The opening title card of The Gun Shop
, a 2016 documentary produced for Channel 4’s Cutting Edge series in the U.K., states that there are more than 56,000 places to purchase a gun in America. What follows is a balanced look at firearm ownership and gun violence, using a single shop in Battle Creek, Mich., as a microcosm of the divisive American gun debate.
The Gun Shop
was coproduced by Stowe resident David Rocchio, founder and president of Stowe Story Labs
. That nonprofit group is devoted to facilitating the work of aspiring screenwriters and filmmakers.
“The reason I wanted to make this film is, I like guns, and I like my local gun shop, but I also get that we need to really do something about handgun violence in America,” Rocchio says. “And the way the system now approaches these issues is through opposite camps. I just wanted to start a dialogue, and the way you start a dialogue is to listen.”
The film will be screened on Tuesday, April 4, at Stowe Cinema 3 Plex
, followed by a Q&A session with Rocchio and the film’s director, John Douglas. Proceeds from the event will benefit Stowe Story Labs and the Helen Day Art Center
, which serves as the venue for Stowe Story Labs’ fall narrative lab.
“It’s not just a fundraiser,” says Rachel Moore, Helen Day's executive director. “I think it’s also providing this great cultural content for the town, so that we’re able to provide these really relevant issues in the form of visual language.”
Though conceived by a Vermonter, The Gun Shop
was executive produced by James Rogan, a Londoner. Douglas, who is also based in London, thinks it helped to bring an impartial outsider’s view to a distinctly American issue.
“I’d had conversations with [co-owners] Joel and Jared [Fulton] at the shop, and with customers and people who would come in, saying that I genuinely want to understand the issue,” Douglas says. “I’m not here to be pro-gun; I’m not here to be anti-gun. I want to understand just everyday people, why they come into that gun shop and why they buy guns.”
Douglas notes that Freedom Firearms
in Battle Creek was chosen as the film’s location in part because of the racial and age diversity of the store’s clientele. He says he was also impressed by the openness of the staff to speak frankly about gun ownership. Additionally, the shop contains an indoor firing range and conducts firearm education classes.
Footage inside the shop was filmed with 13 fixed-rig cameras controlled from a nearby production truck, which allowed the filmmakers to have four cameras rolling simultaneously. Douglas estimates that the finished film, which runs just shy of an hour, was edited from about 270 hours of material.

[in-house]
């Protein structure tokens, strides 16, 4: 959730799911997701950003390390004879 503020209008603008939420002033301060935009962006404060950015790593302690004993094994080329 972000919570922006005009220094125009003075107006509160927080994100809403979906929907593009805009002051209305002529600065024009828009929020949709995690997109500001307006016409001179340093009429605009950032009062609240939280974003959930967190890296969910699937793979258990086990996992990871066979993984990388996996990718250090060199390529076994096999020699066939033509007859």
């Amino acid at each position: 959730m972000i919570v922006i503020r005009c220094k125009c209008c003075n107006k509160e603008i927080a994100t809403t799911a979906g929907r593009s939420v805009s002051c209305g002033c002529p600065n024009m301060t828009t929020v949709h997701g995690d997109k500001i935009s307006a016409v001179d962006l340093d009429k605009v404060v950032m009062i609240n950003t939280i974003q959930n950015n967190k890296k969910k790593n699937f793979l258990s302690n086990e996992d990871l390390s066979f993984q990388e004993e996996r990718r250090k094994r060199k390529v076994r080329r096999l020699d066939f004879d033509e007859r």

The film includes sit-down interviews with several store patrons, including the victim of a road-rage incident involving a drawn gun, and a single mother fearful of a potential home invasion.
“In America, if everybody’s gonna have guns, I don’t want to be the one without one,” says a 61-year-old African American retiree. Her daughter, a 27-year-old medical assistant, tells the filmmakers that she’s concerned about the safety of her young son.
By coincidence, the six-day film shoot occurred during the same time period as the fatal shooting of Philando Castile — the African American man who was killed during a traffic stop in Minnesota. The following day, five police officers were killed in Dallas, Texas, by Micah Xavier Johnson, an Army Reserve veteran armed with a semi-automatic rifle. The shooter, who was black, had expressed a desire to kill white people — specifically white police officers — in retaliation for recent incidents in which blacks were shot by police. Johnson was killed during the ensuing police standoff.
As is often the case following highly publicized instances of gun violence, Freedom Firearms saw a spike in sales after the mass shooting. One woman in the film, who had never fired a gun before, says she was prompted to visit the store specifically because of the Dallas shooting.
“It crystallized in one event the whole issue around gun ownership that we’d been trying to get to,” Douglas says. “And [among] everybody who came into the shop, there were so many different opinions and so many different voices that I found it absolutely incredible that that all happened in the space of one day.”
Rocchio hopes The Gun Shop
will serve as a starting point for a series of documentaries examining other hot-button issues in America from a variety of conflicting viewpoints.
“You can have disagreement on really complex issues and still figure out solutions,” he says.
The Gun Shop
screens Tuesday, April 4, 8:30 p.m. at Stowe Cinema 3 Plex
. Reception at 7:30, with Q&A following the film. $35. Tickets available here